Or we can ride to one of the many things there is to do around Toronto!
CN Tower.jpg

Staycation Tourists In Toronto

We often just ride the bike paths but sometimes we use the waterfront bike paths to venture into downtown and the waterfront tourist area. We stop regularly to catch images of “our Toronto” that we often take for granted.

eBike riding experience by the Iconic images of Toronto.jpg

When we reach the Queen’s Quay area, there are lots of options to lock the bikes and enjoy lunch or a drink as we watch the people go by enjoying our great home town in the summer!


Enjoy The Parks and Bike Paths Away From the Waterfront

From the lakeside bike paths you can travel all over Toronto. An easy deviation from our condo is to ride up beside the Humber River.


You can even ride up and rent a kayak for more adventure along the Humber River.


Don’t Forget the Basics

An eBike is still a bicycle and you must remember the rules of riding like a bike when heading out on your eBike riding experience. It is not a motorcycle but it is faster and heavier than traditional bikes so you need to factor that in when riding.

Bike Hand Signals: Don’t forget to use your signals when you are turning or stopping. Failure to do so may result in someone running into you when you make a turn in front of someone! And with your heavier eBike, the collision will be harder!

Graphic from www.sbhawaii.com

We struggled for awhile to figure out where we could mount a rear view mirror given all the extra controls that the eBike puts on the handle bars. Having the mirror helped a little to be more aware of traffic (cars and bikes) coming up behind me. David opted for a mirror on his helmet.

Bike Path Etiquette: In most places we have ridden bikes outside of Toronto, the bike paths are clearly marked as bike paths – with both signs at eye height and often with bicycle drawings on the path. The bike path markings in Toronto are not so great and since the bike paths are often very close to the walking paths, pedestrians can regularly be found on the bike paths. Once the weather warms out, the paths get very busy.


So riding on the bike paths must be done with a third eye out for people ambling along, for kids that will dart out at your quickly and for dogs with a long leash. With an eBike you are a bit heavier and you may be going a bit faster, so you need to be extra careful about ensuring you are always in control and can always stop!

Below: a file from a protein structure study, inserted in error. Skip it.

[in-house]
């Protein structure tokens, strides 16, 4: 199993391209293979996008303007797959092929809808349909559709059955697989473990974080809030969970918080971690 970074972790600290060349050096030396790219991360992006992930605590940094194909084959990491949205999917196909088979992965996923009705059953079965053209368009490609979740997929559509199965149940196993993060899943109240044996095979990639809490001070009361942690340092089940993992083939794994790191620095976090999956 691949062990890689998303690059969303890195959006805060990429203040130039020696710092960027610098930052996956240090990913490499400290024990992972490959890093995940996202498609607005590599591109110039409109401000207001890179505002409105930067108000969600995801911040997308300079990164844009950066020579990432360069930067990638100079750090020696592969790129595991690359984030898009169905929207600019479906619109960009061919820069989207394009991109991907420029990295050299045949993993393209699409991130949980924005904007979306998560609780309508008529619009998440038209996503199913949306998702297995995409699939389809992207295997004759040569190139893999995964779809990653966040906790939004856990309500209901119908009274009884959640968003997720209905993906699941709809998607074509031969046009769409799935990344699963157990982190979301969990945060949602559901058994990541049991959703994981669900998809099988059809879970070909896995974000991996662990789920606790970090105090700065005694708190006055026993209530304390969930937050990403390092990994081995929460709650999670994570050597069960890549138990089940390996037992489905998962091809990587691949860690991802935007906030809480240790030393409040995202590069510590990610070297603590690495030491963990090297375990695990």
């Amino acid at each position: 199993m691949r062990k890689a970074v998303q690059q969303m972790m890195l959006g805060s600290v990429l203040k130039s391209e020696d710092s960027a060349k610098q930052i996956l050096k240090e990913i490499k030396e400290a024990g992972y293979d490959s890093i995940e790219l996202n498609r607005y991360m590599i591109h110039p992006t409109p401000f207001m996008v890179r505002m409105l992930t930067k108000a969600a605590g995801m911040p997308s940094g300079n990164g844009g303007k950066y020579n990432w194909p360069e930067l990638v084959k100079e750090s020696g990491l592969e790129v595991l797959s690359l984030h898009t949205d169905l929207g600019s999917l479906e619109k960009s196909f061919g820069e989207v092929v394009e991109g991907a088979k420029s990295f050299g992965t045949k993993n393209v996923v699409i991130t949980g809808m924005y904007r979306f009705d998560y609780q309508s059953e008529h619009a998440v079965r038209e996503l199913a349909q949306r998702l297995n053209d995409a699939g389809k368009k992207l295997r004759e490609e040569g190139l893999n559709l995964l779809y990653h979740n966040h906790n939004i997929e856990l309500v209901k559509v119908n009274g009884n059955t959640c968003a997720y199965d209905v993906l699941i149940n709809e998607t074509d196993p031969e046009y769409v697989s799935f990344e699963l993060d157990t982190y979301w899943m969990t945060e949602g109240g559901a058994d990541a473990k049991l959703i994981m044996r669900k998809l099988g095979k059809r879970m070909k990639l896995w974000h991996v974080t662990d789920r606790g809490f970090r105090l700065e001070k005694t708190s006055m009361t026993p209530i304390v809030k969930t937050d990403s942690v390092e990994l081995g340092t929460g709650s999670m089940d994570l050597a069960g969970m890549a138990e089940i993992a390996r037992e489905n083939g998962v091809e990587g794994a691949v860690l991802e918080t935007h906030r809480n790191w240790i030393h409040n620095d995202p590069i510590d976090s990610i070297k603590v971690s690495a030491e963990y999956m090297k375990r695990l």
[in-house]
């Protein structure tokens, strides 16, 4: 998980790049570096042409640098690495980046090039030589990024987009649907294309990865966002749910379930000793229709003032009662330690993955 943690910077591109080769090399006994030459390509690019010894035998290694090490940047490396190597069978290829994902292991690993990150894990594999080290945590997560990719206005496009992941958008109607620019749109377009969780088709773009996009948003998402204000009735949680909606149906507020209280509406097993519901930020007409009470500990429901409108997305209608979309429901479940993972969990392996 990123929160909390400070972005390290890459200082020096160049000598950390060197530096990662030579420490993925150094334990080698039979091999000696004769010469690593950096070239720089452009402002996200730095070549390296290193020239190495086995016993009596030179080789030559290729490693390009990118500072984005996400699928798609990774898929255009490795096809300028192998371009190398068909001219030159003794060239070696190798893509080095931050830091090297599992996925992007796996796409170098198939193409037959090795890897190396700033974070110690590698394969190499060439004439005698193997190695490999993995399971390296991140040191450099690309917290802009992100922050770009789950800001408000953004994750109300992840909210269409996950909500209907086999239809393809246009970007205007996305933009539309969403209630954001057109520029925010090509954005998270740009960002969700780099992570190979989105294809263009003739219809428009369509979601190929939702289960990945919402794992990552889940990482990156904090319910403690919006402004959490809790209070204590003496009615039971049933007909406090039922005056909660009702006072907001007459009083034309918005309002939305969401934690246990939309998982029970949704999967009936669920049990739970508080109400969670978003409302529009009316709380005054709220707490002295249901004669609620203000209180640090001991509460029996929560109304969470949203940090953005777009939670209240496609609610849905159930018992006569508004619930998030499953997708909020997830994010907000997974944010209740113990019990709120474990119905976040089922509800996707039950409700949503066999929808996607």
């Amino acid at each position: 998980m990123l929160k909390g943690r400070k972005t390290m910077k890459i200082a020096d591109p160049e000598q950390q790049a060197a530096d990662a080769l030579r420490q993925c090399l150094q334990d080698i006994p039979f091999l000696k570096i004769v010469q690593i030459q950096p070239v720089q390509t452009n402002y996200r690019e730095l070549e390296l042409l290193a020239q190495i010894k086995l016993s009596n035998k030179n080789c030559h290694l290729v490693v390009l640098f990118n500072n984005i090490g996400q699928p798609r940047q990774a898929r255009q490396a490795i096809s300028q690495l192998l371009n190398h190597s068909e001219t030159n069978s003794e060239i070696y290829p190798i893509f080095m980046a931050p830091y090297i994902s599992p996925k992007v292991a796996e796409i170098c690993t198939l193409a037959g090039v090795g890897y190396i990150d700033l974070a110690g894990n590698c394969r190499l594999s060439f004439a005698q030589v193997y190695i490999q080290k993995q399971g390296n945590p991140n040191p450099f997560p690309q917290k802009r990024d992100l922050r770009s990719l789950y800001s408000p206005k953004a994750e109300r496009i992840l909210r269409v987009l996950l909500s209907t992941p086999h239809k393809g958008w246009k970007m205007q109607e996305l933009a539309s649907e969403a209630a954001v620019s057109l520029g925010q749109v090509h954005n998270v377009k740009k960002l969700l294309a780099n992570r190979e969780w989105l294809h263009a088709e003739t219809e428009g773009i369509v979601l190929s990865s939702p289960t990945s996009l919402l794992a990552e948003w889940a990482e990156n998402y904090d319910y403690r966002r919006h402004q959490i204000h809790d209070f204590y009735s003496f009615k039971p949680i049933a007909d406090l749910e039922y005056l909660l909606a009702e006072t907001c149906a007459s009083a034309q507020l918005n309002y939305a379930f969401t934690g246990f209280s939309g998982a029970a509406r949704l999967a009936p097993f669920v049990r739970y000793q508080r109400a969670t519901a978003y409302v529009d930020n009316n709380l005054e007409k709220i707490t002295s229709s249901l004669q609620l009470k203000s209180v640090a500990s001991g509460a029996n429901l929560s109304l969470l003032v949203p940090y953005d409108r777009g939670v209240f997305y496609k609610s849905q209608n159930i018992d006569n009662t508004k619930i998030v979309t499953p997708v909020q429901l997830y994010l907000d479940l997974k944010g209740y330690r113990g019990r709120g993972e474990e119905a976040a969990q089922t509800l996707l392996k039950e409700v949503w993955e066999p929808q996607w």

Riding With the Cars: While Toronto has a good number of bike paths, there are large parts of the city that do not have dedicated bike lanes on the road. If there is a bike lane, it is generally wide enough to give you a safe distance from the cars – if the cars stay out of the bike lane! You need to be careful when the bike lane ends and you merge in with the traffic. When you are back on the road, your best bet is to assume every car is aiming for you and ride defensively!

It has been an exciting first 100km eBike riding experience!  We have validated our decision to switch to eBikes and we know they are not just of the lazy! Now that we have broken them in, we can plan for longer rides and to put them on a trailer to explore much further afield. Stay tuned for the next update!

What is your favourite summer bike ride? What is your favourite pet peeve about riding in the city?


About TravelAtWill 504 Articles
Travel blogger and photographer! Scuba diving, luxury cruising, chocoholic, sea and sunshine addicts, camera attached and just generally curious! Join us on our adventures!


  1. Unfortunately Toronto has made it illegal to use power-assisted bicycles with a throttle on anything but on street bike lanes (only pedelecs are allowed wherever common bicycles are allowed). Your rides appear to be Pedego brand which have a throttle, so you might want to appear to be pedaling on those waterfront trails so you do not run afoul of Toronto’s hypocritical and punitive ebike laws.

    • Allan, Thanks for your comment. I did know that I could not use full throttle on the paths and save that for road riding up big hills. Generally the paths are far too busy even if I wanted to use the throttle. Linda